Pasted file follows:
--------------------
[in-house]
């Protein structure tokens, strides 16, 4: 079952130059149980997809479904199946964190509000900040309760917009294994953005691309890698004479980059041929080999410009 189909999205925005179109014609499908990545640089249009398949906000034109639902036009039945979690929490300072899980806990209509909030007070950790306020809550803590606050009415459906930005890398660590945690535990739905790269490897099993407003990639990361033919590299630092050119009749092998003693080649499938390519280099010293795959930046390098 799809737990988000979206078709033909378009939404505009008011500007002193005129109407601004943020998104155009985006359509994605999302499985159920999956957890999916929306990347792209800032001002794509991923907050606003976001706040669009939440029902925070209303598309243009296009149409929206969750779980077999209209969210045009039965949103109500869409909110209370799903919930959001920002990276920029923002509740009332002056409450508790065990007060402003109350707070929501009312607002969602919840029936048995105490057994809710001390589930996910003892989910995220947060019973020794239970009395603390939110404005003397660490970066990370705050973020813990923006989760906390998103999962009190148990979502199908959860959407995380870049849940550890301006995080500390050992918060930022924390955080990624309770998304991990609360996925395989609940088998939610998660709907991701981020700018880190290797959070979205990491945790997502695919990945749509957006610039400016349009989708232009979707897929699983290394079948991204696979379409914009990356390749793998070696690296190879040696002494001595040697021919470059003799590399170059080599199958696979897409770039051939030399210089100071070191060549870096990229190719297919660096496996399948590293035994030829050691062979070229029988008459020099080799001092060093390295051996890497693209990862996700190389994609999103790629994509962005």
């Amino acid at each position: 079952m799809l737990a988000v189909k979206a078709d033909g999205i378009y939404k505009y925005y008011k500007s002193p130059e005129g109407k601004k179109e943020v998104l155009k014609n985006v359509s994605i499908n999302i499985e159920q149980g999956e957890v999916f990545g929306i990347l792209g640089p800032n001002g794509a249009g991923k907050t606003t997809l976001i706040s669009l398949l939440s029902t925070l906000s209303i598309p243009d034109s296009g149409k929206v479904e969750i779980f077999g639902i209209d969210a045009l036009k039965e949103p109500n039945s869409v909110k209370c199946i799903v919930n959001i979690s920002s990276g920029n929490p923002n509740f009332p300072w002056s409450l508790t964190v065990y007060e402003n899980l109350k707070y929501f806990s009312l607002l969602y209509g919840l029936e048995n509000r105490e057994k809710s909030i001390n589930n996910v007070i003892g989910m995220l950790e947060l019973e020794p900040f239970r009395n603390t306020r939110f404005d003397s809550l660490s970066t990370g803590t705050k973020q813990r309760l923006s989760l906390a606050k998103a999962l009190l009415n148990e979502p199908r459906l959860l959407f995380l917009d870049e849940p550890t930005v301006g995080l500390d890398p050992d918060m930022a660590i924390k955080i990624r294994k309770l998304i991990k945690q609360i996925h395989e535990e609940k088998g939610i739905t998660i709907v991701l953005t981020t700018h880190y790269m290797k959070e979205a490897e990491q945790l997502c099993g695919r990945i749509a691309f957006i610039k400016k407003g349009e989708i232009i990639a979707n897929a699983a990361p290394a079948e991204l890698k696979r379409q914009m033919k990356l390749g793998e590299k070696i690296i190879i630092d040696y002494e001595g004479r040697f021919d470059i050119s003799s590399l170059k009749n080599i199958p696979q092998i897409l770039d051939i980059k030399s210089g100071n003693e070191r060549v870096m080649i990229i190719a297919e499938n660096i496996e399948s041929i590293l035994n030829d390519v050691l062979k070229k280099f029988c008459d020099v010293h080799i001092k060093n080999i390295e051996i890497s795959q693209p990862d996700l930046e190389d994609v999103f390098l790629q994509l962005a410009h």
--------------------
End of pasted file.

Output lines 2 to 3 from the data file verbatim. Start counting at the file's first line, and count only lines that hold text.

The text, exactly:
């Protein structure tokens, strides 16, 4: 079952130059149980997809479904199946964190509000900040309760917009294994953005691309890698004479980059041929080999410009 189909999205925005179109014609499908990545640089249009398949906000034109639902036009039945979690929490300072899980806990209509909030007070950790306020809550803590606050009415459906930005890398660590945690535990739905790269490897099993407003990639990361033919590299630092050119009749092998003693080649499938390519280099010293795959930046390098 799809737990988000979206078709033909378009939404505009008011500007002193005129109407601004943020998104155009985006359509994605999302499985159920999956957890999916929306990347792209800032001002794509991923907050606003976001706040669009939440029902925070209303598309243009296009149409929206969750779980077999209209969210045009039965949103109500869409909110209370799903919930959001920002990276920029923002509740009332002056409450508790065990007060402003109350707070929501009312607002969602919840029936048995105490057994809710001390589930996910003892989910995220947060019973020794239970009395603390939110404005003397660490970066990370705050973020813990923006989760906390998103999962009190148990979502199908959860959407995380870049849940550890301006995080500390050992918060930022924390955080990624309770998304991990609360996925395989609940088998939610998660709907991701981020700018880190290797959070979205990491945790997502695919990945749509957006610039400016349009989708232009979707897929699983290394079948991204696979379409914009990356390749793998070696690296190879040696002494001595040697021919470059003799590399170059080599199958696979897409770039051939030399210089100071070191060549870096990229190719297919660096496996399948590293035994030829050691062979070229029988008459020099080799001092060093390295051996890497693209990862996700190389994609999103790629994509962005």
């Amino acid at each position: 079952m799809l737990a988000v189909k979206a078709d033909g999205i378009y939404k505009y925005y008011k500007s002193p130059e005129g109407k601004k179109e943020v998104l155009k014609n985006v359509s994605i499908n999302i499985e159920q149980g999956e957890v999916f990545g929306i990347l792209g640089p800032n001002g794509a249009g991923k907050t606003t997809l976001i706040s669009l398949l939440s029902t925070l906000s209303i598309p243009d034109s296009g149409k929206v479904e969750i779980f077999g639902i209209d969210a045009l036009k039965e949103p109500n039945s869409v909110k209370c199946i799903v919930n959001i979690s920002s990276g920029n929490p923002n509740f009332p300072w002056s409450l508790t964190v065990y007060e402003n899980l109350k707070y929501f806990s009312l607002l969602y209509g919840l029936e048995n509000r105490e057994k809710s909030i001390n589930n996910v007070i003892g989910m995220l950790e947060l019973e020794p900040f239970r009395n603390t306020r939110f404005d003397s809550l660490s970066t990370g803590t705050k973020q813990r309760l923006s989760l906390a606050k998103a999962l009190l009415n148990e979502p199908r459906l959860l959407f995380l917009d870049e849940p550890t930005v301006g995080l500390d890398p050992d918060m930022a660590i924390k955080i990624r294994k309770l998304i991990k945690q609360i996925h395989e535990e609940k088998g939610i739905t998660i709907v991701l953005t981020t700018h880190y790269m290797k959070e979205a490897e990491q945790l997502c099993g695919r990945i749509a691309f957006i610039k400016k407003g349009e989708i232009i990639a979707n897929a699983a990361p290394a079948e991204l890698k696979r379409q914009m033919k990356l390749g793998e590299k070696i690296i190879i630092d040696y002494e001595g004479r040697f021919d470059i050119s003799s590399l170059k009749n080599i199958p696979q092998i897409l770039d051939i980059k030399s210089g100071n003693e070191r060549v870096m080649i990229i190719a297919e499938n660096i496996e399948s041929i590293l035994n030829d390519v050691l062979k070229k280099f029988c008459d020099v010293h080799i001092k060093n080999i390295e051996i890497s795959q693209p990862d996700l930046e190389d994609v999103f390098l790629q994509l962005a410009h």